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Orioles observations on the new Félix Hernández, the utility race and more good stuff from Jorge López | ANALYSIS

As veteran Pittsburgh Pirates infielder Todd Frazier stood on second base after his first-inning double off Félix Hernández in the first inning of Thursday’s Grapefruit League game, he offered an insight to the Pirates’ broadcast that represents the crux of the problem that the former Cy Young Award winner could run into as he tries to continue his career with the Orioles.

“You have more time than you think when a guy’s throwing slow,” said Frazier, who was wearing a microphone as part of the broadcast. “Let the hands work.”

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Hernández, 34, showed in his first spring training outing that he was working with diminished fastball velocity from his last time in the majors, when he averaged 89 mph in 2019.

There’s still good life on his sinker, but it was in the mid-80s again on Thursday in the Orioles’ 7-5 loss. MLB’s pitch-tracking service, Statcast, classified most of them as changeups in the first inning before it recalibrated by the end of his second inning.

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“That’s the kind of pitcher that I am,” Hernández said. “I think I can get to 91 [mph], I did last year. But that’s the kind of pitcher that I am right now. I don’t care about velocity. I just want to get people out. That’s it.”

In his first start Saturday, though, he missed many more bats with his fastball than he did Thursday.

The Pirates hit it hard, and though the run he allowed in his first inning was unearned after a fly ball fell into left field on Ryan Mountcastle’s patrol, the two runs he allowed on a home run by Anthony Alford came on an 85 mph fastball over the middle of the plate that Alford hit hard enough to leave the ballpark against the wind in right-center field.

Five of the 11 balls in play he allowed were hit harder than 95 mph off the bat, with Alford’s home run the hardest at 108.8 mph. Hernández noted that most of those hard-hit balls were on the ground.

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But Frazier’s assessment after his double, on which he hung back on a breaking ball, was telling. Hernández said that hitters are sitting on his secondary stuff, which him not throwing as hard as he used to allows them to do.

“They’re reacting a little bit different,” Hernández said. “I’ve been getting a lot of ground balls with my sinker but they were waiting on my curveball and changeup.”

There’s simply a smaller margin for error without the velocity that speeds hitters up and makes them react quickly to a fastball, thereby opening batters up to the bat-missing changeup and breaking ball that Hernández can feature.

Even with good movement on the fastball, hitters can still hang back and wait to react versus being jumpy in the batter’s box.

Urías hitting his way into roster picture

In the Orioles’ four-run third inning, Pat Valaika had an RBI double and came around to score on a single by Ramón Urías. The two infielders are perhaps the only position players battling for roster spots with the major league team this spring, and at least at the plate, Urías is ahead.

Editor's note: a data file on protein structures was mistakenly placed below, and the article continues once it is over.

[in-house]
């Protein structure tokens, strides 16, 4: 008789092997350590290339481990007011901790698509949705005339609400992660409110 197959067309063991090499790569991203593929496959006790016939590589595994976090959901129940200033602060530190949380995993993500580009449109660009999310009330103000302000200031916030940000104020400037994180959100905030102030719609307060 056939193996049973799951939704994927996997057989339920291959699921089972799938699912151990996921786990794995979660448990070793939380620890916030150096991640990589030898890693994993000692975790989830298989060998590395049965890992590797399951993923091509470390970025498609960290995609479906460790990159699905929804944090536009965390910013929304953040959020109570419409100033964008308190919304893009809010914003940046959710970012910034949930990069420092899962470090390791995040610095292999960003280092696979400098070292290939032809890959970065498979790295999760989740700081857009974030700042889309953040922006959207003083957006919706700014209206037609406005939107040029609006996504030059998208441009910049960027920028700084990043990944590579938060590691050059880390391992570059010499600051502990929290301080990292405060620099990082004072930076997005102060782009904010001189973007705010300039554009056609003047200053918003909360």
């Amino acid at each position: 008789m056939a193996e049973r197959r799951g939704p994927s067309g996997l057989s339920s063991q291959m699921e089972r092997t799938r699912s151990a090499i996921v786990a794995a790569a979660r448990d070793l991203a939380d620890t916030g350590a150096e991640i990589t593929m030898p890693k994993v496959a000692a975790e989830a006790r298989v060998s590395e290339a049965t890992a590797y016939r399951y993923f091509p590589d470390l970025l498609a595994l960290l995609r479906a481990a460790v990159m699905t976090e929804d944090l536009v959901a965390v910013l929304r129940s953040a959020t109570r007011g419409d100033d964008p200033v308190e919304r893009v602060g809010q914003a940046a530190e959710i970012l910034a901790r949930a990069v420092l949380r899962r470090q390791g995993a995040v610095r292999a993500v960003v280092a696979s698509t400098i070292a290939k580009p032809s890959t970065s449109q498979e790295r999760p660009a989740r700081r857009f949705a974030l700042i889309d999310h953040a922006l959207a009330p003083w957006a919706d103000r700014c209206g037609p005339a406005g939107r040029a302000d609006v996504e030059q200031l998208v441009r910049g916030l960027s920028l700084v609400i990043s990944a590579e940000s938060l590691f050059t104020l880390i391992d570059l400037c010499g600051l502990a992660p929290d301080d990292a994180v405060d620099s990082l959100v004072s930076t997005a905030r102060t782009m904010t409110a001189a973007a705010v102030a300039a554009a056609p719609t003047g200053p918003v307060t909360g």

Valaika has three hits in 16 at-bats, with seven strikeouts and a pair of walks, while Urías has five hits in 16 at-bats. Each has a home run.

Money might be a factor, but with Valaika signing a split contract that pays him $300,000 if he’s in the minors and $875,000 if he’s in the majors, the Orioles will probably not save any money on payroll if they go with Urías over Valaika.

Maybe it will come down to baseball. If it does, each knows what Hyde will be looking for in deciding who will come north.

“For me, a true utility player is able to play short, is able to spell your shortstop, able to spell your second baseman, third baseman, possibly a corner outfield if need be,” Hyde said. “The more guys you have like that the better, and today’s day, with the grind of the six-month season and the ability to try to give guys days off, you’d like to have as many guys as you can able to play multiple spots. You definitely need a backup shortstop and if it’s a true utility guy, that’s a bonus.”

Choosing between the two of them won’t be a decision that materially impacts the Orioles’ fortunes this year. They could go with neither if the team is comfortable with Yolmer Sánchez as an emergency shortstop with the knowledge that the others are down the road in Bowie and only a day away from joining the team. But the fact that it’s a conversation is good for all involved.

Jorge López misses bats

Pitching behind Hernández for the second time in a week, right-hander Jorge López provided another large piece of evidence that he should be on the team when the season starts.

The out-of-options right-hander had another three-inning outing, this time allowing a run on a hit, a pair of walks and a wild pitch but striking out three and picking up 12 swinging strikes on 55 pitches.

He’s shaping up to be the quintessential swingman in their bullpen: capable of coming in early and shutting an opponent down for a turn or two through the lineup in a pinch but just as liable to enter in a difficult situation and make it worse. That inconsistency is often what keeps such pitchers out of the starting rotation. That trait, plus the fact that López has so many pitchers ahead of him on the rotation depth chart, are real obstacles to him taking the next step with the Orioles.

Spring training

PHILLIES@ORIOLES

Friday, 1 p.m.

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